Provenance in the fine art world | Syl-Lee Antiques
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Provenance in the Fine Art World

If you’ve ever been to a fine arts auction, visited a gallery or even simply watched The Antiques Roadshow, you’ll have heard the term “provenance.” But what is art provenance, and why is it so important?

What Is Art Provenance?

When it comes to a piece of art, provenance is a record of its ownership and the transactions performed to transfer the piece from one collection to another. The record lists galleries, art dealers and auction houses that have sold it; exhibitions that have displayed it; and private or public collections that have owned it.

Provenance documentation may include the following:

  • An earlier appraisal: An item may have been appraised to establish its value for insurance or inheritance purposes. However, considering the fact that the value of art, antiques and other valuables fluctuate, the appraisal isn’t used to assess the current value of the item, but instead, to gauge its ownership and age.
  • Listing in an auction catalog: If an item has ever been put up for sale via an auction, its listing can often be found — sometimes with photos — in the auction catalog.
  • Listing in a gallery or museum’s catalog: If an item was a part of an exhibition, it will have been included in the exhibition’s catalog.
  • Transaction documentation: An invoice, receipt or bill of sale states the names of the parties involved in the sale and acquisition of an item, as well as the date of the transaction. This type of documentation can also be used as proof of ownership.
  • Inventory number: If an item has ever been held in a corporate or institutional collection, it will have been assigned an inventory number. This number always remains with the work so it’s easy to tell during which time period the item was a part of the collection.

You can see examples of provenance records at Carnegie Museum of Art’s project Art Tracks.

Why Is Provenance Important?

So why exactly is provenance important to buying and selling fine art? There are three reasons.

First, it can help prove who the rightful owner of a piece is. If an item’s history of transferal is meticulously documented with inventory numbers and invoices, it raises a red flag if somebody whose name isn’t associated with any documentation tries to sell it.

The second reason is to prove the authenticity of a piece. Ideally, an item’s history of ownership can be traced back all the way to the artist who originally created it. However, irregularities in provenance may indicate that the item is a fake. As ArtNet reports, in the early 2000s, a sculpture by a prominent 20th century artist was sold at auction. It came with a certificate of authenticity and had, according to the documentation, been purchased in Paris in the late 1940s by an art history professor working at a renowned university in the United States. Several years later, the authenticity of the piece came into question. After a short investigation, it turned out that the professor never existed and that the work had actually been purchased from someone who’d previously been convicted of art fraud. Clearly, had the new owners properly checked the provenance, they could have saved themselves a lot of money, trouble and disappointment.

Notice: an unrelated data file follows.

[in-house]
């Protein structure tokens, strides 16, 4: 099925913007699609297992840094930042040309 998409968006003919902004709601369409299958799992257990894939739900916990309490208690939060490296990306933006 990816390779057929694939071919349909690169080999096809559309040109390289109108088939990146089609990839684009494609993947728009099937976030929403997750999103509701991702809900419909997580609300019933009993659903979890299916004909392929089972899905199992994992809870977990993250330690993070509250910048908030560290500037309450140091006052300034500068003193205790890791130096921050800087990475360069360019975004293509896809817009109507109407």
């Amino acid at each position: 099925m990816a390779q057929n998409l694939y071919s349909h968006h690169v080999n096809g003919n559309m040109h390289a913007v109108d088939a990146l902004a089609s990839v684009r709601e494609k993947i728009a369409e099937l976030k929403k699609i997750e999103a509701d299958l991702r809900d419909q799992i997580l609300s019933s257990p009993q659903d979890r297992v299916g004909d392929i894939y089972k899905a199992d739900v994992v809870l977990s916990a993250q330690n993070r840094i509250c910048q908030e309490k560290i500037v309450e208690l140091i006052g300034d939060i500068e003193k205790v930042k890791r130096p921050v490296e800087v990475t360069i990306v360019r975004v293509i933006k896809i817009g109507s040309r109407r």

The third reason why provenance is important is because it determines a large part of an item’s value. An item with no provenance can be challenging to sell, as it raises too many questions. In contrast, when an item’s ownership can be traced all the way back to the artist who created it, it becomes much more challenging to dispute its authenticity. In addition, if the item was owned by luminaries, it adds significantly to its value. In fact, by some estimates, remarkable provenance can add as much as 15 percent to an item’s resale value.

What Makes for Distinguished Provenance?

A work of art’s provenance is always important, even if previous owners were not well known. However, as we’ve seen, distinguished provenance can add significantly to an item’s value. The best provenance is ownership by royalty, politicians, actors or other luminaries; inclusion in the collection of a famous museum or gallery; or sale by a major auction house such as Sotheby’s or Christie’s. Consider the following examples:

In May 2018, Bonhams in NYC sold Nos deux portraits by James Ensor — a portrait of Ensor himself and Augusta Boogaerts, his companion. The painting was first owned by Boogaerts and was subsequently shown in Ensor’s very first retrospective exhibition, which took place at the Palais des Beaux Arts in Brussels in 1929. After that, it was exhibited numerous times throughout North America and Europe. Thanks to this impressive provenance, the painting fetched $396,500 at auction.

In November 2018, one of the most significant Chinese artworks was auctioned by Christie’s in Hong Kong. The millennium-old hand scroll Wood and Rock by scholar, poet, calligrapher and painter Su Shi features a total of 41 collectors’ seals that indicate transferals of ownership — including to many renowned scholars — throughout the Southern Song dynasty, the Yuan dynasty and the Ming dynasty. Thanks to its cultural and historic significance, as well as its remarkable provenance, the piece was sold for an astounding $59.5 million.

In March 2017, Sotheby’s NYC auction of modern and contemporary south Asian art included eight works with unusual provenance. Among them was Maqbool Fida Husain’s Untitled (Four Women), which had an estimated sale price of between $400,000 and $600,000 — but sold for $936,500. What contributed significantly to this fact was that the painting had belonged to the collection of Chester and Davida Herwitz, who are universally recognized for putting Indian modern and contemporary art in the spotlight.

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